Signs that Singapore is finally achieving balance in residential supply and demand | Real Estate Asia
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Signs that Singapore is finally achieving balance in residential supply and demand

Home prices are showing signs of stabilisation, inching up 0.8% in Q3.

According to Knight Frank analysts, the balance of demand and supply is beginning to materialise in the Singapore private residential market. 

Although the URA All Residential Price Index returned to positive territory with a 0.8% q-o-q increase against the decline of 0.2% in Q2 2023, the current price growth is moderate and showing signs of stabilisation.

Here’s more from Knight Frank:

The overall price growth has eased as homebuyers increasingly take more time to decide, and this will likely form the prevailing trend for the rest of the year and into 2024.  

Despite the launch of several prominent projects mainly in the fringe and the suburban areas in Q3 2023, take-up rates were more selective. The diversity of choices led to more time being taken to consider options alongside decision fatigue among buyers, who are no longer showing the type of urgency exhibited a year ago.

Additionally, the broad impact of the latest round of cooling measures announced on 26 April 2023 is showing up more prominently in the official data.

General demand for private homes in the months ahead will remain underpinned mostly by homebuyers purchasing for their own occupation, even as these buyers take a longer time to consider in light of factors such as the latest cooling measures, sticky high interest rates, job security, inflationary and recessionary pressures.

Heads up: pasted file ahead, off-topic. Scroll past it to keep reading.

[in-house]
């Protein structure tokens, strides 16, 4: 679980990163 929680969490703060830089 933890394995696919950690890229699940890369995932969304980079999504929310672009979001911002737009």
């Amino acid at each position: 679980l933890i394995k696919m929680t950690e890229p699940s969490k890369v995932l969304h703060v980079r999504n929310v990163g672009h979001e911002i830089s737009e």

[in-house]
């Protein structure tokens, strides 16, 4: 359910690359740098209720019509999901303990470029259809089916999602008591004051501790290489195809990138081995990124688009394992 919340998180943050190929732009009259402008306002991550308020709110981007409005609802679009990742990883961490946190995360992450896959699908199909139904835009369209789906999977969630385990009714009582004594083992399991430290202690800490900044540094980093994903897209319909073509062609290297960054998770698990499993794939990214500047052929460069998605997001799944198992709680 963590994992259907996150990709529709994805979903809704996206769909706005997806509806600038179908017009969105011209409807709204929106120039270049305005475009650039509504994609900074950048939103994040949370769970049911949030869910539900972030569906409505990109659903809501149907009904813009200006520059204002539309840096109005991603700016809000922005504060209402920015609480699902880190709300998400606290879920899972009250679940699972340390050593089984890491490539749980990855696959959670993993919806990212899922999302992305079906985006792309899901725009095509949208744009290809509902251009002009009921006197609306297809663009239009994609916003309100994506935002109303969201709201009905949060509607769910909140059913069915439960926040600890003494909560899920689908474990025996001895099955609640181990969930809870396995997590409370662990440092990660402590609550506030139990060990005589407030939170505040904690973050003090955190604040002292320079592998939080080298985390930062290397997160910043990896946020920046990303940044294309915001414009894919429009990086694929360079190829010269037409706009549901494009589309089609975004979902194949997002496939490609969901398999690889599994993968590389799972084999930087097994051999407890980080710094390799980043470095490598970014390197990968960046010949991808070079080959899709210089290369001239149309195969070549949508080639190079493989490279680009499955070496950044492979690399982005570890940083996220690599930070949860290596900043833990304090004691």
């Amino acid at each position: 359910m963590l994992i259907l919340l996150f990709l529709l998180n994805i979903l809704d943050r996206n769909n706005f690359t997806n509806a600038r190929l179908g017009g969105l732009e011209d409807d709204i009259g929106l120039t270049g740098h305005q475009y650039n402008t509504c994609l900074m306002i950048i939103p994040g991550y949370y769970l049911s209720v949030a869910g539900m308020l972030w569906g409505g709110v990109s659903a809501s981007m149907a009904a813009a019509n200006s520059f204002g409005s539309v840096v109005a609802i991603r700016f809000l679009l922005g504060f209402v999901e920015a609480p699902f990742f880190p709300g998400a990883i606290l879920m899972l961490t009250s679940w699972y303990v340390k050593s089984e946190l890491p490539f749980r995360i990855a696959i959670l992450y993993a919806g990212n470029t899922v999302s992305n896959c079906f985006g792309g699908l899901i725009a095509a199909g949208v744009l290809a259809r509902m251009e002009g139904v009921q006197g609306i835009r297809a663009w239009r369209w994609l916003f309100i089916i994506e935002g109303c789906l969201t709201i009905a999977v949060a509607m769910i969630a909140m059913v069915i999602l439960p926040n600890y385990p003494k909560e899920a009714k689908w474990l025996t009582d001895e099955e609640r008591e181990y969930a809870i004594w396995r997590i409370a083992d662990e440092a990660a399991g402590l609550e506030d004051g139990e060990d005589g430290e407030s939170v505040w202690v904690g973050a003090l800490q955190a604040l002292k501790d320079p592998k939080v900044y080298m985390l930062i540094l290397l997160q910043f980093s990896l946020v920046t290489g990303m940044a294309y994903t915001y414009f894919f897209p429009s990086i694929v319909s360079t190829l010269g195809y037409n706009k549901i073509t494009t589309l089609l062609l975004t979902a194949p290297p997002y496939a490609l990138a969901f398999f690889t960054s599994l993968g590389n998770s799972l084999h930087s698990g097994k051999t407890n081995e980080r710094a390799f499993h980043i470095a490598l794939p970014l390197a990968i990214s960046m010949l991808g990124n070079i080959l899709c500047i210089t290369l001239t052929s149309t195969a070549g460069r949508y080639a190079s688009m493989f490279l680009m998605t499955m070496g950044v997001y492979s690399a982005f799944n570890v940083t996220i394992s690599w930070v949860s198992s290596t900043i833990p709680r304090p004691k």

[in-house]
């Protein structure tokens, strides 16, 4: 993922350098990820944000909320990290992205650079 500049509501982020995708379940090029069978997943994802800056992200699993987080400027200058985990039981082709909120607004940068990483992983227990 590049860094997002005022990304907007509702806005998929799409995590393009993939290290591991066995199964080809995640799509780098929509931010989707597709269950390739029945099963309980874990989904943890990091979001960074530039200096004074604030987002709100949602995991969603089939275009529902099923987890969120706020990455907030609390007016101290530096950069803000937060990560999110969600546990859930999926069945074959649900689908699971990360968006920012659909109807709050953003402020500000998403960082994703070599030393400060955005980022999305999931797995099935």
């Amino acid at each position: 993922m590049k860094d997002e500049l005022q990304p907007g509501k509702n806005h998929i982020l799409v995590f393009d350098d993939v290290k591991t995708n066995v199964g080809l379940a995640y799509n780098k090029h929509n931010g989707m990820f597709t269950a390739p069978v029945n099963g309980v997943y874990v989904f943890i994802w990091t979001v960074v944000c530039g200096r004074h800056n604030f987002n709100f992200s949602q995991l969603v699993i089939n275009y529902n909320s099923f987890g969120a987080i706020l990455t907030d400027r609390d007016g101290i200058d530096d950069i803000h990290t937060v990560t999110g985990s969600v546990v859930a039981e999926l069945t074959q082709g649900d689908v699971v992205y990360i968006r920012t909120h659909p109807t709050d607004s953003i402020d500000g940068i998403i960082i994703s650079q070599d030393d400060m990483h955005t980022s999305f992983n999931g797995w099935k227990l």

Although household balance sheets are healthy, homebuyers have been and will continue to be circumspect in their housing decisions, targeting locational and product attributes that best fit their lifestyle and family requirements, such
as schools.

Residential investors purchasing for capital preservation, appreciation, and recurring income, both locals and foreigners, will likely remain on the sidelines until interest rates peak and stabilise, and until there is more clarity in the economic outlook.

That said, history has shown that experienced investors familiar with Singapore’s private residential scene are quick to react when windows of subdued activity turn with the return of transactional activity, when the external environment improves.

Another definitive sign of demand and supply achieving balance are the indicators announced for the private home leasing market. The URA rental index for private homes increased by 0.8% q-o-q in Q3 2023, after chalking up increases of 7.2% in Q1 2023 and 2.8% in Q2 2023. In the past nine months of the year, this has culminated in an 11.1% increase. With 15,883 private homes and 1,316 executive condominiums (ECs) making for a total of 17,199 ready new homes between January and September 2023, the leasing market has normalised.

Now in calmer waters, private home rents are expected to plateau in the remainder of the year and into 2024, especially with another 3,167 units expected to be completed in Q4. As rental movement might navigate between minus 1% and plus 1% in the upcoming quarters, cost-conscious foreign homebuyers that are affected by the prohibitive 60% Additional Buyer’s Stamp Duty rate can now look towards the leasing market with more assurance, especially those who have acclimatised to the Singapore lifestyle and wish to pursue permanent residency.


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